KING 4570; OCTOBER 1952



For a guy who was so musically versatile it’s sad that Earl Bostic’s output on King Records was now becoming more or less formulamaic by design.

The goal the company had with his releases was simple: Find familiar standards and have him re-interpret them for modern sensibilities.

Luckily that might mean many things however, as he could take the songs in a jazzier direction if he chose, or if he was lazy he could aim them at half-asleep pop audiences, and if he were feeling whimsical he could come up with an arrangement that was suited for would-be hipsters just starting to take advantage of the so-called bachelor pad lifestyle.

But he also could – and frankly should – focus on eliciting some interest from rock fans who helped to make his singles career so successful for a few years and for which he thankfully still held some allegiance to even if it was no longer his main avenue for self-expression.


Over The Highway And Over The Street
It probably should go without saying that this trend towards reviving standards was hardly unique to Earl Bostic among sax players.

Freddie Mitchell had more or less made a career on it after releasing a few original cuts early on, except Mitchell tended to rely on the same boring arrangements around him no matter what song he was playing. As a result the aesthetic success or failure of these efforts came down solely to the melody itself being appealing and how ferocious he got while playing it.

Others, many not full time rockers, did the same thing, such as Buddy Lucas on Jubilee or even the great Maxwell Davis on the West Coast who these last two months released a pair of singles including Little White Lies, that we didn’t bother to review because all four sides are lightweight renditions of stale old songs. Why he, of all people, who was much more indebted to rock for his success as a producer, songwriter and session sax player, felt that taking a gentle stroll through the music playbook of twenty years earlier was a wise move is beyond me, unless he figured he’d already proven his chops in rock ‘n’ roll and wanted to show he could bore the pants off you just as easily.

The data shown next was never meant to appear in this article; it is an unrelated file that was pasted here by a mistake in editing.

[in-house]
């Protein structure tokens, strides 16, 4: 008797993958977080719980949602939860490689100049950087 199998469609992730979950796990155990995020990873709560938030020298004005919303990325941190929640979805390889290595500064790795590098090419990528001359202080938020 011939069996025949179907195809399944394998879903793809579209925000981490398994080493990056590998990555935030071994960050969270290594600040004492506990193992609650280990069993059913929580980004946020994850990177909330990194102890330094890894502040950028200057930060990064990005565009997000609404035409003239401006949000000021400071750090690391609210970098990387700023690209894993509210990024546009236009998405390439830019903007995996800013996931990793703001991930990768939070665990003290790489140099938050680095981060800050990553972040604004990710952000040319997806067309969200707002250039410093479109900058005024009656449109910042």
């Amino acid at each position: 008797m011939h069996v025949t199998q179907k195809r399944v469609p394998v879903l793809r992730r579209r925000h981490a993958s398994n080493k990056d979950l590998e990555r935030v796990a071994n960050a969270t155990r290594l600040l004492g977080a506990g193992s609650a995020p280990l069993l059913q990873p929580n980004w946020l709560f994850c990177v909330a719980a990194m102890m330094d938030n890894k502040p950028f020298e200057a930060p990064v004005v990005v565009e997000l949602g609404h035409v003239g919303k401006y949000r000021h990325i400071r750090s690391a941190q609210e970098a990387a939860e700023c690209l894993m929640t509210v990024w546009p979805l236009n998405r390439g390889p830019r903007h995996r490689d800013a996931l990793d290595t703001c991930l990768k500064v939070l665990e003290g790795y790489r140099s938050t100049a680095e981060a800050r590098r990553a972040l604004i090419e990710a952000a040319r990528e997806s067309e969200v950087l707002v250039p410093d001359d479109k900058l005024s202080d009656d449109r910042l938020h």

Mission accomplished, Max!

But Earl Bostic, even when he was playing boring songs like For You, always was going to try and do something to surprise and impress you along the way.

Whether or not any of those other constituencies he courted – the jazziacs who cruised Greenwich Village in search of musical highs… the drowsy housewives with pop music playing in the background as they cursed their miserable lives while downing their third martini doing laundry… or the charmingly smarmy young corporate climbers in the suddenly booming defense industry who bought some low-slung minimalist furniture for their bachelor pad to try and make their nightly conquests – found this to their liking is hard to say.

But the rock audience, even if they no longer were scouring the racks for Bostic’s releases, might just be won over by what he displays here.


A String Of Pearls Out Of The Dew
The song itself is from 1931 where it was first cut by the immortal Joe Greene’s Marimba Band which reminds us there are not nearly enough marimba bands left anymore. Naturally this had the requisite cover versions that same year, but then the tune more or less disappeared until The Ravens cut their version in 1947.

After that the floodgates opened with lots of pop acts from Perry Como to Rosemary Clooney taking a whirl at it.